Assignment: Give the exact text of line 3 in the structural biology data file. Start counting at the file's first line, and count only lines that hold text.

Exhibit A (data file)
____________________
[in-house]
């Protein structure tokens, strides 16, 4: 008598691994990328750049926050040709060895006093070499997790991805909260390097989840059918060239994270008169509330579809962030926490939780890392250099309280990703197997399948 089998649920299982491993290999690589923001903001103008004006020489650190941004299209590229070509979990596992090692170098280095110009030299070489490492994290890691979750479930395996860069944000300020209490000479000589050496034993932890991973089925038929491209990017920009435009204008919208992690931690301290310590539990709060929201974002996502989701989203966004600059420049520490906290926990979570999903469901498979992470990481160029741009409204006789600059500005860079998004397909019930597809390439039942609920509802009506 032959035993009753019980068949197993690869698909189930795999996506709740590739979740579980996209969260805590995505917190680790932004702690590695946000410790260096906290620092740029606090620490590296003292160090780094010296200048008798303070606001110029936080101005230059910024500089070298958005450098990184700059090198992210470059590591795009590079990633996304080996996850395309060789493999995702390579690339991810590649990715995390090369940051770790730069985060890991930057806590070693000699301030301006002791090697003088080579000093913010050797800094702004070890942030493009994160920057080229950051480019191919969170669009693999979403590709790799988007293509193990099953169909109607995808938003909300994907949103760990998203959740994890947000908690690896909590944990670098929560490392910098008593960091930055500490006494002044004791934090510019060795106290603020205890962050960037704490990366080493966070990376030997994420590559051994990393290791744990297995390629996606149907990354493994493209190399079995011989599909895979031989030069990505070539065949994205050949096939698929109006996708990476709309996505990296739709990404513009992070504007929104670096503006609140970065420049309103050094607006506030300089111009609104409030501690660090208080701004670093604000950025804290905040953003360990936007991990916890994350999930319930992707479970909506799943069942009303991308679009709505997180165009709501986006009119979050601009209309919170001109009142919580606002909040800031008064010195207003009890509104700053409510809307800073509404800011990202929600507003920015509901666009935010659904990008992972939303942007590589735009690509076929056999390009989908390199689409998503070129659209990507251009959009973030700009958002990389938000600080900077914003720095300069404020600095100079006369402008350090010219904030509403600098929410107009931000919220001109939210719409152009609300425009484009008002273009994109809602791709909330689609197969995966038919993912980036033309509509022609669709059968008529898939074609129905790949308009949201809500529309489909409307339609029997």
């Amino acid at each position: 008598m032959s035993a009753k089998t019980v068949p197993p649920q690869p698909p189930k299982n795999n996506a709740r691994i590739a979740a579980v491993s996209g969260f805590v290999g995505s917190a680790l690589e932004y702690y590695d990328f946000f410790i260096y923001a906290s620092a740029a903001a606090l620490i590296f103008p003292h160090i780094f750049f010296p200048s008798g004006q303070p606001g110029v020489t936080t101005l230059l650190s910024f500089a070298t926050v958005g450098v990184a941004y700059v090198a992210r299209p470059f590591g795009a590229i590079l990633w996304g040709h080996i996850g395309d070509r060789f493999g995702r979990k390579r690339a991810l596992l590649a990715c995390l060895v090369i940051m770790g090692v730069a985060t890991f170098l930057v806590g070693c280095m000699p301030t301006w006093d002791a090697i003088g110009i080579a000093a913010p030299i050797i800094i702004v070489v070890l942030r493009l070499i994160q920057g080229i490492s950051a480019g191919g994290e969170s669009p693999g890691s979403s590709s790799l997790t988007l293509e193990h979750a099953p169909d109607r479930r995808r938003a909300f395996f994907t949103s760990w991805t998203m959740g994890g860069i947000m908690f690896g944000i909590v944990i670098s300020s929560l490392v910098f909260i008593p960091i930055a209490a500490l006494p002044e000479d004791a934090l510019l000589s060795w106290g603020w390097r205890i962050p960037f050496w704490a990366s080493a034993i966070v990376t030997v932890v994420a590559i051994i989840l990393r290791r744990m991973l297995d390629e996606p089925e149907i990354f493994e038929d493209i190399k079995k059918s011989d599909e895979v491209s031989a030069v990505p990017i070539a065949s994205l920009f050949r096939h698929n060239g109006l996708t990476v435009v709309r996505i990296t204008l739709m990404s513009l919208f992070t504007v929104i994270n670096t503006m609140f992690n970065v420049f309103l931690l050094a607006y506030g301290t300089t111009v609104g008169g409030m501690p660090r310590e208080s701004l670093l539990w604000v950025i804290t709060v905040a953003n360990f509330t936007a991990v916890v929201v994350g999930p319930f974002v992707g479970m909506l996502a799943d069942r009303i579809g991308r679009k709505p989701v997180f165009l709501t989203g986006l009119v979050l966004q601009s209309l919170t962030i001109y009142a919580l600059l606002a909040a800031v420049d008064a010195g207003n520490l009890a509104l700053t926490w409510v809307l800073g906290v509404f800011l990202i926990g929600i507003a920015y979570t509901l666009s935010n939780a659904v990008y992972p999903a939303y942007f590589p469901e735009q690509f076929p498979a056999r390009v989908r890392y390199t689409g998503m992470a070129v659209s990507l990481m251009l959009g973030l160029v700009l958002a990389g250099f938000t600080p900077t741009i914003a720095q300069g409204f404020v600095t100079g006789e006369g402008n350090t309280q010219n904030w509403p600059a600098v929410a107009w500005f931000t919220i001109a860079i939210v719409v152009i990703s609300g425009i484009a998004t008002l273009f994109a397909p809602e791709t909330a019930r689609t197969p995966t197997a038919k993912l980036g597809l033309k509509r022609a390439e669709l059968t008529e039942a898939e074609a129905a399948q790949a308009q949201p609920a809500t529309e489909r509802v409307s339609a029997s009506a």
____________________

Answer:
């Amino acid at each position: 008598m032959s035993a009753k089998t019980v068949p197993p649920q690869p698909p189930k299982n795999n996506a709740r691994i590739a979740a579980v491993s996209g969260f805590v290999g995505s917190a680790l690589e932004y702690y590695d990328f946000f410790i260096y923001a906290s620092a740029a903001a606090l620490i590296f103008p003292h160090i780094f750049f010296p200048s008798g004006q303070p606001g110029v020489t936080t101005l230059l650190s910024f500089a070298t926050v958005g450098v990184a941004y700059v090198a992210r299209p470059f590591g795009a590229i590079l990633w996304g040709h080996i996850g395309d070509r060789f493999g995702r979990k390579r690339a991810l596992l590649a990715c995390l060895v090369i940051m770790g090692v730069a985060t890991f170098l930057v806590g070693c280095m000699p301030t301006w006093d002791a090697i003088g110009i080579a000093a913010p030299i050797i800094i702004v070489v070890l942030r493009l070499i994160q920057g080229i490492s950051a480019g191919g994290e969170s669009p693999g890691s979403s590709s790799l997790t988007l293509e193990h979750a099953p169909d109607r479930r995808r938003a909300f395996f994907t949103s760990w991805t998203m959740g994890g860069i947000m908690f690896g944000i909590v944990i670098s300020s929560l490392v910098f909260i008593p960091i930055a209490a500490l006494p002044e000479d004791a934090l510019l000589s060795w106290g603020w390097r205890i962050p960037f050496w704490a990366s080493a034993i966070v990376t030997v932890v994420a590559i051994i989840l990393r290791r744990m991973l297995d390629e996606p089925e149907i990354f493994e038929d493209i190399k079995k059918s011989d599909e895979v491209s031989a030069v990505p990017i070539a065949s994205l920009f050949r096939h698929n060239g109006l996708t990476v435009v709309r996505i990296t204008l739709m990404s513009l919208f992070t504007v929104i994270n670096t503006m609140f992690n970065v420049f309103l931690l050094a607006y506030g301290t300089t111009v609104g008169g409030m501690p660090r310590e208080s701004l670093l539990w604000v950025i804290t709060v905040a953003n360990f509330t936007a991990v916890v929201v994350g999930p319930f974002v992707g479970m909506l996502a799943d069942r009303i579809g991308r679009k709505p989701v997180f165009l709501t989203g986006l009119v979050l966004q601009s209309l919170t962030i001109y009142a919580l600059l606002a909040a800031v420049d008064a010195g207003n520490l009890a509104l700053t926490w409510v809307l800073g906290v509404f800011l990202i926990g929600i507003a920015y979570t509901l666009s935010n939780a659904v990008y992972p999903a939303y942007f590589p469901e735009q690509f076929p498979a056999r390009v989908r890392y390199t689409g998503m992470a070129v659209s990507l990481m251009l959009g973030l160029v700009l958002a990389g250099f938000t600080p900077t741009i914003a720095q300069g409204f404020v600095t100079g006789e006369g402008n350090t309280q010219n904030w509403p600059a600098v929410a107009w500005f931000t919220i001109a860079i939210v719409v152009i990703s609300g425009i484009a998004t008002l273009f994109a397909p809602e791709t909330a019930r689609t197969p995966t197997a038919k993912l980036g597809l033309k509509r022609a390439e669709l059968t008529e039942a898939e074609a129905a399948q790949a308009q949201p609920a809500t529309e489909r509802v409307s339609a029997s009506a």